Champion Wines of Bergerac

By Martin Walker

The wines of Bergerac have just brought home a spectacular total of 39 gold medals and 42 silver medals from the latest Concours Agricole in Paris. This an extraordinary result which reinforces the long-held view of this column that Bergerac wines are one of France’s best-kept secrets: excellent wines at bargain prices. 

It was also heartening to see how many of the vineyards visited and described in these columns have won gold medals. Earlier this year I was raving about the excellent wines being produced by Chateau Le Raz in the Montravel region in the west of Bergerac. In particular, I sang the praises of the IGP wines they produce (not part of the appellation contrôlée system) and they have won two golds. The chateau won a total of five gold medals, another one each for the red, white and rosé.

Many more of my personal favorites also won gold medals. Ch Bélingard, where wine has been made before Roman times (the name comes from the Celtic for garden of the sun god) won gold for their rosé. Ch Le Fagé, with its glorious site atop the ridge that rises from the valley of the Dordogne, won gold for its 2019 Monbazillac, a wine I backed when it won our regional concours.

In the Montravel, Chateau Puy Servain won a gold medal for its red wine, and Chateau Moulin Caresse won two golds, one each for their red and their white. South of the Dordogne river Domaine de Lac at Ginester won two golds for the reds. Chateau Monestier La Tour also won two gold medals, one each for their red and their white.

It was also striking to see how well our often-criticised co-operatives performed at the Paris Concours. The Monbazillac co-op, which has done a terrific job of restoring and taking care of the Renaissance gem of a chateau that dominates the ridge that you can see from the banks of the Dordogne in Bergerac, won a gold medal for its red wine and two silvers for their whites.

Alliance Aquitaine did even better, winning four gold medals: two for their Pécharmant from Ch La Renaudie and one each for their standard red and rosé wines. Started back in 1934, the co-op steadily grew and now has 140 members, working 1380 hectares of vines in the Bergerac and Bordeaux, and producing five different appellations.

I have long had a soft spot for the Sigoulès co-op, ever since at my local farmers’ co-op I came across a bottle of their Merlot for 4 euros, tried it and was impressed. They also do a very good generic Sauvignon blanc at 4.20 euros. The co-op has seventy members, farming 960 hectares, and they offer a wide range of very good value red, white, rosé and sparkling wines.The co-ops 10-litre box of Bergerac white wine at 23.80 euros is a good buy for summer, and the 5-litre box of Merlot at 14.90 euros is a bargain.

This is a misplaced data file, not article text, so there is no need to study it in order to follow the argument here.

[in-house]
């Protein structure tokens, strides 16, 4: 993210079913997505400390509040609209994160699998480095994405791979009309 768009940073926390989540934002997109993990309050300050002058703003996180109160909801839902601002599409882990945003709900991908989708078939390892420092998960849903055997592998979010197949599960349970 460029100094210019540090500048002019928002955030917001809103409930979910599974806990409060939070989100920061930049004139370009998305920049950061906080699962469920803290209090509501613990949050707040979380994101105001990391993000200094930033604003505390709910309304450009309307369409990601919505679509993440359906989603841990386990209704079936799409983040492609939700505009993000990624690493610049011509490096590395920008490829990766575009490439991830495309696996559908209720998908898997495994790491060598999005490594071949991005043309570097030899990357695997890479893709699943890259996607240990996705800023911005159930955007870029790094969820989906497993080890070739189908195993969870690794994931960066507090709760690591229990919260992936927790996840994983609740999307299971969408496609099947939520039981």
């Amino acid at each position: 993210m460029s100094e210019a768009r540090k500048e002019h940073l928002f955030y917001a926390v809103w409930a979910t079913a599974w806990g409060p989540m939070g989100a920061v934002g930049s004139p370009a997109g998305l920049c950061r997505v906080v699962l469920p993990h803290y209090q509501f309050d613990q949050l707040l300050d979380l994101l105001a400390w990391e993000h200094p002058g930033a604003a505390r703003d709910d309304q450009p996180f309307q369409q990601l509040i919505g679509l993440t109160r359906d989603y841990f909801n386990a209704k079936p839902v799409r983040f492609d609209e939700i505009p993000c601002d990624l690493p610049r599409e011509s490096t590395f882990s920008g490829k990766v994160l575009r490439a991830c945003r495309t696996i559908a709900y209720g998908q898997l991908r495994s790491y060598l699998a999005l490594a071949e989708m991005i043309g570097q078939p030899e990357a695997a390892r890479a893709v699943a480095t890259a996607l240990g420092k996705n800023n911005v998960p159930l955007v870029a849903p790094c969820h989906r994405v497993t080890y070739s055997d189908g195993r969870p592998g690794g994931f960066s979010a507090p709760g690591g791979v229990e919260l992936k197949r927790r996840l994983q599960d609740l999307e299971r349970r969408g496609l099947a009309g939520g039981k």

The co-op took over the legendary vineyard of the Englishwoman Patricia Atkinson, Clos d’Yvigne. Her book, The Ripening Sun, memorably recounts the story of taking over the vineyard after her marriage ended, and making it into a stunning success. Her tradition continues. The co-op won a gold medal for the wine at last year’s Paris Concours. The co-op offers a 1.5 litre bottle of Clos d’Yvignes at 18 euros, and a 3-litre bottle at 49.50.

Many of the vineyards I have described in these columns also won silver medals, including the Piazetta family at Ch les Brandeaux,  Domaine de Siorac, and Domaine de Pécoula. It was a pleasure to see silver medals for Pascal and Flavie Cuisset (and their basset hound) at Ch Les Eyssards, and for Isabelle and Thierry Daulhiarc at Ch de-Payral and David Fourtout at Les Verdots.

Bear in mind that not all the winemakers of the region choose to present their wines at the Paris Concours; it represents a considerable investment in time, transport and money to do so. And there are many other concours where distinctions can be won. And there are other ways of winning serious plaudits for one’s wine, and few are taken more seriously in the wine world than a rave review from Jancis Robinson, one of the first women and the first person outside the wine trade to pass the grueling tests to become a Master of Wine. She writes the wine column for the Financial Times and advises the queen of England on the wines to buy for the royal cellars. Her Wines Notes are taken extremely seriously, so hear is what she had written about La Source, one of my fav ourige red wines from my friends Caro and Sean Feely at Chateau Feely.

'Crisp red fruit and so beautifully delineated on the palate that it tastes as if it's been carved from redcurrant and blackberry stained glass. There is a fragrance of cedar and green tobacco leaf and sandalwood shavings and green peppercorns that seems to fly through the nostrils. The tannins are remarkable – I'm not sure I've come across anything quite like them. They are there, but not there. They have the exquisitely beautiful, cut structure of an Olympian long-distance runner, but it's as if the fruit and spice throw this feather-light invisibility cloak over them. You actually have to stop and consciously look for them to notice them. There is a little Harry Potter magic in this wine... Achingly fresh and yet dense and with this explosive, resolute energy that carries the wine long, long past the finish line. I hate to say this, but it's a ridiculous price.' 

This paean of praise was annotated VGV, which means 'very good value'.  I could not agree more.

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